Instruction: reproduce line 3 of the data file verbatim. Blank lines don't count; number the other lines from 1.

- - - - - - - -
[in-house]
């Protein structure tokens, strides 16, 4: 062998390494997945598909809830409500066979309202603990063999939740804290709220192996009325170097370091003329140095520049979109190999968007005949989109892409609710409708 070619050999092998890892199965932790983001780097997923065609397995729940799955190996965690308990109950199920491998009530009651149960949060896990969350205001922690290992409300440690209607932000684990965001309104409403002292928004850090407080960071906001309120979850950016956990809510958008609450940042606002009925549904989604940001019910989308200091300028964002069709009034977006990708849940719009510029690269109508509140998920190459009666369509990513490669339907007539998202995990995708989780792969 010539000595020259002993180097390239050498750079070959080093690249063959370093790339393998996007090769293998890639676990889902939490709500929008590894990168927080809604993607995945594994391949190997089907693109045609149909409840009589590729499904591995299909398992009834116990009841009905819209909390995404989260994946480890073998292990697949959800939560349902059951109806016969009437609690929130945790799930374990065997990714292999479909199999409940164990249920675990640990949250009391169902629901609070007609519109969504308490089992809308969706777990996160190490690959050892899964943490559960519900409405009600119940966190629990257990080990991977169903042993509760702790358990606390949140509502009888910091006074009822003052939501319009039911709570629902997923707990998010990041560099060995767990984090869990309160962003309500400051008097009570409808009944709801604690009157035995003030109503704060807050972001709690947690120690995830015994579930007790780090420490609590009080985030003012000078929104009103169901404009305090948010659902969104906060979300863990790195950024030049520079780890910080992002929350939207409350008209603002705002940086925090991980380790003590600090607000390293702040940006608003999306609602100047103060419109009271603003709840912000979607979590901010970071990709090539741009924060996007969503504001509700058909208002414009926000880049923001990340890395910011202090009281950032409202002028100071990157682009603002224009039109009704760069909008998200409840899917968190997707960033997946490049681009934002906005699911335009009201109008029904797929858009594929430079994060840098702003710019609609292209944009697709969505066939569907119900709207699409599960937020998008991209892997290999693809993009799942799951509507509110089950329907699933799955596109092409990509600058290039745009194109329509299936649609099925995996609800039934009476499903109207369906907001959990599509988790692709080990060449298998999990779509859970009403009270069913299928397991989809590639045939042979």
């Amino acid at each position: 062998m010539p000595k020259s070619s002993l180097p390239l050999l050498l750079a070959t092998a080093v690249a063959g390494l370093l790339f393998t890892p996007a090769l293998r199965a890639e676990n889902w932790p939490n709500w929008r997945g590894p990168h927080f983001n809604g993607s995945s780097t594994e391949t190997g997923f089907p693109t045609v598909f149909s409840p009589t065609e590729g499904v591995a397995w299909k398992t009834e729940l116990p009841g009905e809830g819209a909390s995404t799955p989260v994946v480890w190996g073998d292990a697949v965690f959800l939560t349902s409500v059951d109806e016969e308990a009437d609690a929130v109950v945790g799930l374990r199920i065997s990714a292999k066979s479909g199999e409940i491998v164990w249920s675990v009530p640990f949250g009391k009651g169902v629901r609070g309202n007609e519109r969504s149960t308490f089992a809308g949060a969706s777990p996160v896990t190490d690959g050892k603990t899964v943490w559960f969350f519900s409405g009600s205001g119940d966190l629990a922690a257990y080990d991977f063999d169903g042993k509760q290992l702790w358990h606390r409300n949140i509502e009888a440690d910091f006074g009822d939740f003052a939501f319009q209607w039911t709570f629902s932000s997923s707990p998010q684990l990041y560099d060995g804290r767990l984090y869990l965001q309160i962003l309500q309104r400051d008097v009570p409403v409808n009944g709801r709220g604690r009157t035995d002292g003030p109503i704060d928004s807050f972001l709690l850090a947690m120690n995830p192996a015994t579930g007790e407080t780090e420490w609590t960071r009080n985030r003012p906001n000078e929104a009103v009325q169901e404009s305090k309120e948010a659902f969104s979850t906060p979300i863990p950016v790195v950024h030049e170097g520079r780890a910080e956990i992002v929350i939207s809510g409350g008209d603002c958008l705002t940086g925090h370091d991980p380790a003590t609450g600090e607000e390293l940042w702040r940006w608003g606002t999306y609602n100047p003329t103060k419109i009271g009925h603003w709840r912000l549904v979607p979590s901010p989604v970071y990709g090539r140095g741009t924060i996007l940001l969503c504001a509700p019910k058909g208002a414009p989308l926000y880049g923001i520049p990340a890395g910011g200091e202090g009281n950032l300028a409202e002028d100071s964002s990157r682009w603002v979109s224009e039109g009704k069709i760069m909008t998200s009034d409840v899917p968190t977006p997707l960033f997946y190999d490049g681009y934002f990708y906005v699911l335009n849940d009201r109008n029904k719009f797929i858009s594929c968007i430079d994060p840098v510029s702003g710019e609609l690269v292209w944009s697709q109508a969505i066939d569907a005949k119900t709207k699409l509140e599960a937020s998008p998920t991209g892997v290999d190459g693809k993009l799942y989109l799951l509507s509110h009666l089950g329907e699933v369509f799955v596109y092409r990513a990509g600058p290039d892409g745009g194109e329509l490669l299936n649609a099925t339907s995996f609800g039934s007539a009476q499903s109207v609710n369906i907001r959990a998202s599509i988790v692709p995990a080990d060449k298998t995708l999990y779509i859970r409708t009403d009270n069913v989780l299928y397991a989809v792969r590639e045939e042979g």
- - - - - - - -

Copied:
């Amino acid at each position: 062998m010539p000595k020259s070619s002993l180097p390239l050999l050498l750079a070959t092998a080093v690249a063959g390494l370093l790339f393998t890892p996007a090769l293998r199965a890639e676990n889902w932790p939490n709500w929008r997945g590894p990168h927080f983001n809604g993607s995945s780097t594994e391949t190997g997923f089907p693109t045609v598909f149909s409840p009589t065609e590729g499904v591995a397995w299909k398992t009834e729940l116990p009841g009905e809830g819209a909390s995404t799955p989260v994946v480890w190996g073998d292990a697949v965690f959800l939560t349902s409500v059951d109806e016969e308990a009437d609690a929130v109950v945790g799930l374990r199920i065997s990714a292999k066979s479909g199999e409940i491998v164990w249920s675990v009530p640990f949250g009391k009651g169902v629901r609070g309202n007609e519109r969504s149960t308490f089992a809308g949060a969706s777990p996160v896990t190490d690959g050892k603990t899964v943490w559960f969350f519900s409405g009600s205001g119940d966190l629990a922690a257990y080990d991977f063999d169903g042993k509760q290992l702790w358990h606390r409300n949140i509502e009888a440690d910091f006074g009822d939740f003052a939501f319009q209607w039911t709570f629902s932000s997923s707990p998010q684990l990041y560099d060995g804290r767990l984090y869990l965001q309160i962003l309500q309104r400051d008097v009570p409403v409808n009944g709801r709220g604690r009157t035995d002292g003030p109503i704060d928004s807050f972001l709690l850090a947690m120690n995830p192996a015994t579930g007790e407080t780090e420490w609590t960071r009080n985030r003012p906001n000078e929104a009103v009325q169901e404009s305090k309120e948010a659902f969104s979850t906060p979300i863990p950016v790195v950024h030049e170097g520079r780890a910080e956990i992002v929350i939207s809510g409350g008209d603002c958008l705002t940086g925090h370091d991980p380790a003590t609450g600090e607000e390293l940042w702040r940006w608003g606002t999306y609602n100047p003329t103060k419109i009271g009925h603003w709840r912000l549904v979607p979590s901010p989604v970071y990709g090539r140095g741009t924060i996007l940001l969503c504001a509700p019910k058909g208002a414009p989308l926000y880049g923001i520049p990340a890395g910011g200091e202090g009281n950032l300028a409202e002028d100071s964002s990157r682009w603002v979109s224009e039109g009704k069709i760069m909008t998200s009034d409840v899917p968190t977006p997707l960033f997946y190999d490049g681009y934002f990708y906005v699911l335009n849940d009201r109008n029904k719009f797929i858009s594929c968007i430079d994060p840098v510029s702003g710019e609609l690269v292209w944009s697709q109508a969505i066939d569907a005949k119900t709207k699409l509140e599960a937020s998008p998920t991209g892997v290999d190459g693809k993009l799942y989109l799951l509507s509110h009666l089950g329907e699933v369509f799955v596109y092409r990513a990509g600058p290039d892409g745009g194109e329509l490669l299936n649609a099925t339907s995996f609800g039934s007539a009476q499903s109207v609710n369906i907001r959990a998202s599509i988790v692709p995990a080990d060449k298998t995708l999990y779509i859970r409708t009403d009270n069913v989780l299928y397991a989809v792969r590639e045939e042979g």